The accounting student whose name is attached to the University of Iowa’s business college was first admitted there on a probationary basis.
A Belle Plaine, Iowa native, Henry Tippie grew up milking cows on the family farm, attended a one-room rural schoolhouse and made it to the university using the GI Bill after serving in World War II. He ended up excelling academically, graduating earlier than expected in 1949 — missing only one class, because he was sick and overslept — and building a successful business career on Wall Street.
The longtime UI donor and namesake of the Henry B. Tippie College of Business died Sunday at his home in Texas. He was 95.
Tippie enlisted in the Army Air Forces at age 17, serving as chief clerk for medical administration with the 20th Army Air Force headquarters while in Guam. The GI Bill made it possible for him to get the college degree that he otherwise would have been unable to afford.
“I’ve always felt that having the education there at the university did an awful lot to make a lot of things possible for me,” Tippie said in a 1999 Des Moines Register article.
He joined a small communications firm called John Rollins and Associates in 1953. By 2018, he was ringing the closing bell at the New York Stock Exchange to celebrate its growth to a major pest control company and 50 years on Wall Street.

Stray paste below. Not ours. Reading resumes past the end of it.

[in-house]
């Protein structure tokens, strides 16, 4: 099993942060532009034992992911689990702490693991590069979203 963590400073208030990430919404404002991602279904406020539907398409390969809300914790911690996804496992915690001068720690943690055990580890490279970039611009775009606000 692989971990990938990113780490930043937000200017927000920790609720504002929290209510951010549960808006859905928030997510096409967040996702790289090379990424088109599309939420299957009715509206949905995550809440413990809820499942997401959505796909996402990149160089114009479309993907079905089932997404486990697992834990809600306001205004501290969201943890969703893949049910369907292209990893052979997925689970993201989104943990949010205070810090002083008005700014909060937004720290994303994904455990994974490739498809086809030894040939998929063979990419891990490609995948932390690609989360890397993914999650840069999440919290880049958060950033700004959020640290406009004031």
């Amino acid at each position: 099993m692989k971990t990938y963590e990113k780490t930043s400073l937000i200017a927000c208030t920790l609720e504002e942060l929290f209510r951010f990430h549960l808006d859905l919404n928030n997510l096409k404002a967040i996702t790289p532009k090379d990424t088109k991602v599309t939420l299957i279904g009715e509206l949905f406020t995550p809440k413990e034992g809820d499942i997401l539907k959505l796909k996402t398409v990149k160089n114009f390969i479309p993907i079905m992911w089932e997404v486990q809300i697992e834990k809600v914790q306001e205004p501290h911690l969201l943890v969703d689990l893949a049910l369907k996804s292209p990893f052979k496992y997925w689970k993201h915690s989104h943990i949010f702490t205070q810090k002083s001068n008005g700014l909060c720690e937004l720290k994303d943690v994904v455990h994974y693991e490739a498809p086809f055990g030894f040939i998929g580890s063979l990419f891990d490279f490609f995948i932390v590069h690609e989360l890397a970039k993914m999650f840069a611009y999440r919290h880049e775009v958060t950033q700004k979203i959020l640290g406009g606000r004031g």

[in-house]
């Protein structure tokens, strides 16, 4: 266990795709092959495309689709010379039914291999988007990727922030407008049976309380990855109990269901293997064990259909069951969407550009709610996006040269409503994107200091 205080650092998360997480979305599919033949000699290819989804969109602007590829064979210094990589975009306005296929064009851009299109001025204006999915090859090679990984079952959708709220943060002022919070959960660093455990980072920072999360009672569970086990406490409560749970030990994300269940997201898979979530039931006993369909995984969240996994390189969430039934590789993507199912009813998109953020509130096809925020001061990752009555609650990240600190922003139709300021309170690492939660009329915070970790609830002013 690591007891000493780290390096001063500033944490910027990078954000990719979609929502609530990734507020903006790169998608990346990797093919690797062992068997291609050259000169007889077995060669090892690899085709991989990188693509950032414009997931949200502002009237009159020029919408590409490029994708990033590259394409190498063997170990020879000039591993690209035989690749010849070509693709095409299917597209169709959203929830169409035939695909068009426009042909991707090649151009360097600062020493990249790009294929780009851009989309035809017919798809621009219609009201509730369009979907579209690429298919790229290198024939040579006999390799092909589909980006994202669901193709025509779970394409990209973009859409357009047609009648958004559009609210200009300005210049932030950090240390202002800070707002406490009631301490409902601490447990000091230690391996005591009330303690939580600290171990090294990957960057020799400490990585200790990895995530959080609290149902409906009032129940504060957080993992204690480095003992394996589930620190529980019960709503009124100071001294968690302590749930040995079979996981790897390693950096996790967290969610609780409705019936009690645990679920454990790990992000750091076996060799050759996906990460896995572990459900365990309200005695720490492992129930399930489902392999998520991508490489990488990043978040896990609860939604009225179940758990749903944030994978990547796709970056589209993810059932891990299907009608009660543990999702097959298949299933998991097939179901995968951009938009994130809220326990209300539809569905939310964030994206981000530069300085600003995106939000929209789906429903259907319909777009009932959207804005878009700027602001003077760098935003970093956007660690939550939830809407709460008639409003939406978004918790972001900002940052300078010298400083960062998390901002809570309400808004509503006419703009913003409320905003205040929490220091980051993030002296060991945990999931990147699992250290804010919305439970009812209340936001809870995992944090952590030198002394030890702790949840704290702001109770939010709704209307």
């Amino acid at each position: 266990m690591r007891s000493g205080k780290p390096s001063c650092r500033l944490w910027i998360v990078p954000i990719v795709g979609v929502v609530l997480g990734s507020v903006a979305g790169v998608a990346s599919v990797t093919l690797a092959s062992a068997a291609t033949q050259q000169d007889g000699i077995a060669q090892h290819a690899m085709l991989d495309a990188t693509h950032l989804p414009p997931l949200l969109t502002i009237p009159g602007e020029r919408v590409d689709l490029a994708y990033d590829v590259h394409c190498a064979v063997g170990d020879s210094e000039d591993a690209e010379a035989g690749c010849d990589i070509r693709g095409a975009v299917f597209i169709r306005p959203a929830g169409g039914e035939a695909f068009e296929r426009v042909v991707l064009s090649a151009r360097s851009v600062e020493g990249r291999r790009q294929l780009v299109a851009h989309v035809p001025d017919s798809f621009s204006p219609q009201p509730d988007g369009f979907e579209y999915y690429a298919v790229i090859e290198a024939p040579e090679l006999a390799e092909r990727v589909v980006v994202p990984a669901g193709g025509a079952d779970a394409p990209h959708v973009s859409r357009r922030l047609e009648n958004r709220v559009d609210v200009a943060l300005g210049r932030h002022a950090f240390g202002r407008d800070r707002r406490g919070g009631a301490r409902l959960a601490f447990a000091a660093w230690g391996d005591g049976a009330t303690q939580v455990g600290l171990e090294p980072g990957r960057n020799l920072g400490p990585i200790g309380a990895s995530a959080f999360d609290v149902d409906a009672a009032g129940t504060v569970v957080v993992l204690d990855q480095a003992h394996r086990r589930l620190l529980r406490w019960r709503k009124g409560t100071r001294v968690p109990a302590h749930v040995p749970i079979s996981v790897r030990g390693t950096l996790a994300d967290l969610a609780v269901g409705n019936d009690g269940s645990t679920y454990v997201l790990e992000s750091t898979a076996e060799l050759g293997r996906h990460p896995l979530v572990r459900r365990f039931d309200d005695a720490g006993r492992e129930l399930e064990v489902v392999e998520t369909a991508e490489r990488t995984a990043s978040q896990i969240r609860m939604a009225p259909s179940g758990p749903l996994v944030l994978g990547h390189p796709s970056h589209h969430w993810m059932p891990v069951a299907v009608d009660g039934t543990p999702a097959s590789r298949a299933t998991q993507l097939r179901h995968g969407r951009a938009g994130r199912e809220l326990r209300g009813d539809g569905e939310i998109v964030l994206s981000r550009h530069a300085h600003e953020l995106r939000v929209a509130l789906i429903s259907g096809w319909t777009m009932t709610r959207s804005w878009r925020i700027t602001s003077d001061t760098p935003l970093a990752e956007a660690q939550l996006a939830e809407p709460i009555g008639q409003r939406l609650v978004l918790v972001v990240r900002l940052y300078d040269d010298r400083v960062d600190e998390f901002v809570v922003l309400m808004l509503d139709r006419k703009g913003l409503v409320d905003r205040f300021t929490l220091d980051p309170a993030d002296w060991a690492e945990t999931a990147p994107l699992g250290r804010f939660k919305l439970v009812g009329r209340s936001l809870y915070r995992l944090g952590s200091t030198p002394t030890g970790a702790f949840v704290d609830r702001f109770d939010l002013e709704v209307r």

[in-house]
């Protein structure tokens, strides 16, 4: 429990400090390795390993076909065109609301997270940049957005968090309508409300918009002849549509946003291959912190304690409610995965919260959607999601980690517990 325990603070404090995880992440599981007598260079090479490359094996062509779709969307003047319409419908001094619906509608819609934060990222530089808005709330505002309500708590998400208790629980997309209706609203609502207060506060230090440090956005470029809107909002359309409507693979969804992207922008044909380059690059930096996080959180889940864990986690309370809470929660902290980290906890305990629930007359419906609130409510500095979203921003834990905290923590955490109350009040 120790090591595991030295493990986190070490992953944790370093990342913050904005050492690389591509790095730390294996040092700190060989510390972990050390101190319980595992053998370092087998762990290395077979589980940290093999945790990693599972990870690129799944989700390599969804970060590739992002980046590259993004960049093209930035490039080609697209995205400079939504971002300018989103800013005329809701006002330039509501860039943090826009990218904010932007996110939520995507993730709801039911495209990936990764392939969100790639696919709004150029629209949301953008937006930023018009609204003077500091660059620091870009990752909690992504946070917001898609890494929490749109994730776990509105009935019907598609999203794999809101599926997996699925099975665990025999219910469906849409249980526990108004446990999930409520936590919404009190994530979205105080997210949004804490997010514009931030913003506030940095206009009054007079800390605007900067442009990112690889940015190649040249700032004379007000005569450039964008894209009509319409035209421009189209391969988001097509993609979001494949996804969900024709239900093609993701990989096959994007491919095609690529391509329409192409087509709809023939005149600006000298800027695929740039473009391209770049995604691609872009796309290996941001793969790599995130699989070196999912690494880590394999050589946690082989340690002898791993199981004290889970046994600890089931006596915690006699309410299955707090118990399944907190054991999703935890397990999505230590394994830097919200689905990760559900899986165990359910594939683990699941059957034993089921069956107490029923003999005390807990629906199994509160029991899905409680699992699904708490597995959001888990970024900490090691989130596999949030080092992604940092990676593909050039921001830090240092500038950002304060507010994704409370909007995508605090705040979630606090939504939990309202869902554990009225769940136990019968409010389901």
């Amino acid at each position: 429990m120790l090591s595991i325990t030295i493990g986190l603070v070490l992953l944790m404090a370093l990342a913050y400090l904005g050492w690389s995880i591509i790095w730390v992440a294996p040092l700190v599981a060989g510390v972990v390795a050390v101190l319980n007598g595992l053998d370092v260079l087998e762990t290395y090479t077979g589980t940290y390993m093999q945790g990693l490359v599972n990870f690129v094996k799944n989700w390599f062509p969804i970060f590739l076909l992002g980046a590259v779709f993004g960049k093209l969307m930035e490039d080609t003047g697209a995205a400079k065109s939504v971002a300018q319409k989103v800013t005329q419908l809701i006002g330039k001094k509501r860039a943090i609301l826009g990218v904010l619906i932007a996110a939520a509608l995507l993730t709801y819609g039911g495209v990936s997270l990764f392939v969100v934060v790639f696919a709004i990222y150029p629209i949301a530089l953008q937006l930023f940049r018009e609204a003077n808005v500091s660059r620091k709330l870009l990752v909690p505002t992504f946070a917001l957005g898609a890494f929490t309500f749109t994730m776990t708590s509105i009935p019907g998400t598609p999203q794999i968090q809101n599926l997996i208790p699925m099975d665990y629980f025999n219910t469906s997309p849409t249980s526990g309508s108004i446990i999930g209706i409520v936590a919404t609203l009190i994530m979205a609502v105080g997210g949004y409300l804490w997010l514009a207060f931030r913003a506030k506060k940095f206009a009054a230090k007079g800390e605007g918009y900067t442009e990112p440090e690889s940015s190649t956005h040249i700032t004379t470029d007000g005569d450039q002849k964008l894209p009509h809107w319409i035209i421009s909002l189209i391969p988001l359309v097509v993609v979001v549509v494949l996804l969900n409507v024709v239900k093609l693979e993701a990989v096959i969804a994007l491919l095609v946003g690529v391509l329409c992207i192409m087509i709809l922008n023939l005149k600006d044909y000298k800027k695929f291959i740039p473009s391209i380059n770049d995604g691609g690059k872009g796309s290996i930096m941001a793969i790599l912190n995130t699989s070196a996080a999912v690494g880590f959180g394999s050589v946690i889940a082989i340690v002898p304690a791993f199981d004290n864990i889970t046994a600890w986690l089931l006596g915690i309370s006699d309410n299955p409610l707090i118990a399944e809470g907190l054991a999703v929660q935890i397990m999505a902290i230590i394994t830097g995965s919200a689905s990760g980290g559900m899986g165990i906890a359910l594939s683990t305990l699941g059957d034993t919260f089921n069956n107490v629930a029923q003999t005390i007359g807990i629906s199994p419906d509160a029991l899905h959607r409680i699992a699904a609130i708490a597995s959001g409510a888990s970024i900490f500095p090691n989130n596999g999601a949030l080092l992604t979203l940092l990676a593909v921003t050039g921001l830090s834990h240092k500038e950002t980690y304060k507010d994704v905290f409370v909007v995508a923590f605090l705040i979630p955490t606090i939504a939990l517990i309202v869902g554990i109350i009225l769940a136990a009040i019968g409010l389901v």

The university named the business college after Tippie in 1999 following his $30 million donation.
His continued financial contributions have been used to fund 900 student scholarships, several faculty positions, the creation of “Pat’s Diner” at UI — named for his wife of over six decades, who he met at a diner — a 175-seat auditorium and student lounge at the business college, and other initiatives.
The current dean of the UI business college, Amy Kristof-Brown, describes the man who she visited for the last time in-person in July as engaging, humble and soft-spoken. He was skilled at asking insightful questions that got to the “heart of the matter,” she said. While she was working as interim dean, Tippie would send her short notes of encouragement.
“Every time he would talk to me, he would say, you know, ‘I think you’re doing a great job’ and ‘I think the college is in good hands.’ It’s just very affirming, which is truly a gift, to have somebody who has that kind of confidence in you and tells you about it,” she said.
Tippie was active in his business and university relations up until the end of his life.
“Whenever he was in town, he would always come by (the business school),” Kristof-Brown said. “And there was nothing more fun than watching him walk through the halls, and having students recognize him and go up and take selfies with him.”
When he was still able to travel, Tippie would meet for lunch with every faculty member he supported. Kristof-Brown says he was always interested in what faulty were working on —not in a “I want you to do this, or I want you to do that,” way, but a “tell me about what you’re doing, I ‘m really interested, I’m so impressed,” way.
“He was engaged in that kind of way, which was really quite a gift,” she said.
Cleo Krejci covers education for the Iowa City Press-Citizen. You can reach her at firstname.lastname@example.org.